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How to run your own PR campaign

Posted by Caroline Aspinall Mar 15, 2017 12:22:48 PM

Topics: PR Campaign

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Public relations (PR) is the art of distributing information between a key individual or organisation, and a targeted audience through online, digital and media forums.

Effective PR and marketing is often what separates rapidly growing companies from slow-growing companies that started at the same time, serve the same market and offer similar services.

Companies succeed in highly competitive markets because, while they certainly produce competitive products or services, they also out-market their rivals. In fact, you're likely to grow to the extent that you master PR and marketing, and no more.

As we’re coming across more and more one-man-band companies who have great ideas, products and services, but don’t have the budget to work with an agency, we’ve pulled together a beginner’s guide to dealing with your own PR and getting your company the attention it deserves.

 

What is a PR campaign?

A PR campaign is a series of touches with your market to communicate a key message. The key word is “series” since it takes multiple regular touches through a variety of mediums for your audience to recognise your message and brand before they begin to engage and then respond with a booking, enquiry or purchase.

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For example, if a restaurant wanted to publicise a new 2-4-1 deal, they’d create a targeted online audience on their social channels by following their key demographics, create a teasing/build up campaign to drum up interest, previewing sneak peeks of what’s to come, before officially releasing their new deal.

Once the deal is public knowledge, a press release could be sent out to relevant publishers e.g. food magazines and local papers, that could be pushed one or more times with different hooks, and they could even go as far as advertising space on local papers/bus stops.

The approach you take will depend entirely on the nature of your business – this is just a helpful guide of what you could do.

 

Understand your goals

Before commencing a public relations campaign, you should ensure that you fully understand your business goals and aspirations for PR.

There are a lot of different goals you could have for a campaign – to sell a product, to create brand awareness, to attract a new audience. Have a think about exactly what you want to achieve and what message you want your audience to receive.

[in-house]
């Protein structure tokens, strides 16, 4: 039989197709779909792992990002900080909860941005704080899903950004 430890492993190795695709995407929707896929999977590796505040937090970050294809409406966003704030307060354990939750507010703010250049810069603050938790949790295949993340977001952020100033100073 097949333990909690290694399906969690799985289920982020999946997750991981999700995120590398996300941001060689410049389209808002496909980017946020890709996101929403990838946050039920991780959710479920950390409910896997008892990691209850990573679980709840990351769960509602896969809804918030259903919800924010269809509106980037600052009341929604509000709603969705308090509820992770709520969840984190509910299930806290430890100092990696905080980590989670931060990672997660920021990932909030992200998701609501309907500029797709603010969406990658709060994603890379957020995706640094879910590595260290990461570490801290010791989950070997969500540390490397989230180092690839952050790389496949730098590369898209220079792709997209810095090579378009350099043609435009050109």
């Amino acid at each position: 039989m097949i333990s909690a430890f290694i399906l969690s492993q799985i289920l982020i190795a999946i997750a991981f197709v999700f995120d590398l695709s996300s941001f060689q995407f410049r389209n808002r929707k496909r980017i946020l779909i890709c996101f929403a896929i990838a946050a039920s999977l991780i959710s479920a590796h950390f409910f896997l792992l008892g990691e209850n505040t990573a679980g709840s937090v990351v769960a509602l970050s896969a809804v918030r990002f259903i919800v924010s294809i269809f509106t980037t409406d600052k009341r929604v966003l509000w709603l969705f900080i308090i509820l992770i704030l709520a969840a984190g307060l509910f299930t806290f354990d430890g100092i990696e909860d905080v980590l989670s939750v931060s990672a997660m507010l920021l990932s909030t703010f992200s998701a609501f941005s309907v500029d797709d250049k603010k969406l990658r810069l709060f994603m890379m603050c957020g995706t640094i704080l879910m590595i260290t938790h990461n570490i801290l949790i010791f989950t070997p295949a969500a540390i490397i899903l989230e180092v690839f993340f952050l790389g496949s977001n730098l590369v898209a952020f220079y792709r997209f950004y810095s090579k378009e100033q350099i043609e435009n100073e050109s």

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Take the time to create a set of key messages which will be consistently communicated throughout every aspect of your press campaign. This in hand will help you create your brand identity – the way you wish your business to be viewed.

 

Do your research

Press campaigns are carefully researched, well thought-out and focused on details and execution. When you’re planning your PR campaign, start with understanding your position in the marketplace – are you big enough to run against your largest competitors, or will you have to really utilise your USP to gain the traction you want with smaller audiences?

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What are your business objectives and budget? If you’re planning different campaigns to tackle your varying business objectives, put a budget beside each campaign so you know exactly how much you’re willing, and able, to spend. Don’t fall into the trap of getting over-excited, spending a lot of time planning a huge campaign, only to realise you don’t have the budget.

Research is vital – it’s the key money and time saver you have at your disposal, so make sure you have a clear, concise plan at all times.

 

Stay vigilant

Within the campaign you should leave room to make changes as no plan can perfectly capture reality and there will be ad-hoc opportunities outside the parameters of the campaign that you will choose to maximise.

This could be anything from a trend on social that you want to jump on and gain traction from, or a media opportunity that will highlight you to a whole new audience. Keep an eye out for any situation that you could utilise to your advantage to ensure your PR campaign is a success.

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And that’s it

A PR campaign can be as big or small as you want it to be – these were just some factors to take into consideration, but hopefully they will help you if you’re planning a solo PR mission.

If you think you might need a hand from the professionals, contact us here or give us a call on 0161 236 1122 to find out how we can help you.

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